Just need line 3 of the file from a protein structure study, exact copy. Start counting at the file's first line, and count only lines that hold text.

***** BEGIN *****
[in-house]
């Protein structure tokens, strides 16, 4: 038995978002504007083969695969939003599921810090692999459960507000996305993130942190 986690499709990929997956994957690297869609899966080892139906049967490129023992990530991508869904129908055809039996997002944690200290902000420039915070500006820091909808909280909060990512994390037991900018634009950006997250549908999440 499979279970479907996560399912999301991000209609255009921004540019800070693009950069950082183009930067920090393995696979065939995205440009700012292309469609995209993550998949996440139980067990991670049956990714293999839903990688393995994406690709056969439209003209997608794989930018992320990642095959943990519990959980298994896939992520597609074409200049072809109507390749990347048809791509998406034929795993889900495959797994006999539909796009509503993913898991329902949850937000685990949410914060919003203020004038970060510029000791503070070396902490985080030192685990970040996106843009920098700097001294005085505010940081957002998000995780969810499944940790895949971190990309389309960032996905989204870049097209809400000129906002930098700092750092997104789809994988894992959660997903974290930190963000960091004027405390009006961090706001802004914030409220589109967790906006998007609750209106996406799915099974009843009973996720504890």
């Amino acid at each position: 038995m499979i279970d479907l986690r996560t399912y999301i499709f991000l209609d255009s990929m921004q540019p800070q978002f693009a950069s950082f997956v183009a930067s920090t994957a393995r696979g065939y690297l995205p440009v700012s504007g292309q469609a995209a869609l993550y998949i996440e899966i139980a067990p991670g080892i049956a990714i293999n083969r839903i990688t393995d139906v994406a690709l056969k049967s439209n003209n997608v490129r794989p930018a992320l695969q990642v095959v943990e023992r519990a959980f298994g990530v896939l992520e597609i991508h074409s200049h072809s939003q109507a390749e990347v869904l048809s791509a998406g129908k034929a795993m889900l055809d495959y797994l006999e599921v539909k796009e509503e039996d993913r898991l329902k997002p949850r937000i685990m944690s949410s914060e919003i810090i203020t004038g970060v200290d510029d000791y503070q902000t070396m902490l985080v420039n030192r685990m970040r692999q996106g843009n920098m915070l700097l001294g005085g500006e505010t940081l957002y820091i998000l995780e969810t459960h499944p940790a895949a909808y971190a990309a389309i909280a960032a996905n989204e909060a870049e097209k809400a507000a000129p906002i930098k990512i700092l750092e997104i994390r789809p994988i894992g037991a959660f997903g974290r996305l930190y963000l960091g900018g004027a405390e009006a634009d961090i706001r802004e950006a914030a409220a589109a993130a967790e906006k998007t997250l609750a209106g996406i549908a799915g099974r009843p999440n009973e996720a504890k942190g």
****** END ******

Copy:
């Amino acid at each position: 038995m499979i279970d479907l986690r996560t399912y999301i499709f991000l209609d255009s990929m921004q540019p800070q978002f693009a950069s950082f997956v183009a930067s920090t994957a393995r696979g065939y690297l995205p440009v700012s504007g292309q469609a995209a869609l993550y998949i996440e899966i139980a067990p991670g080892i049956a990714i293999n083969r839903i990688t393995d139906v994406a690709l056969k049967s439209n003209n997608v490129r794989p930018a992320l695969q990642v095959v943990e023992r519990a959980f298994g990530v896939l992520e597609i991508h074409s200049h072809s939003q109507a390749e990347v869904l048809s791509a998406g129908k034929a795993m889900l055809d495959y797994l006999e599921v539909k796009e509503e039996d993913r898991l329902k997002p949850r937000i685990m944690s949410s914060e919003i810090i203020t004038g970060v200290d510029d000791y503070q902000t070396m902490l985080v420039n030192r685990m970040r692999q996106g843009n920098m915070l700097l001294g005085g500006e505010t940081l957002y820091i998000l995780e969810t459960h499944p940790a895949a909808y971190a990309a389309i909280a960032a996905n989204e909060a870049e097209k809400a507000a000129p906002i930098k990512i700092l750092e997104i994390r789809p994988i894992g037991a959660f997903g974290r996305l930190y963000l960091g900018g004027a405390e009006a634009d961090i706001r802004e950006a914030a409220a589109a993130a967790e906006k998007t997250l609750a209106g996406i549908a799915g099974r009843p999440n009973e996720a504890k942190g």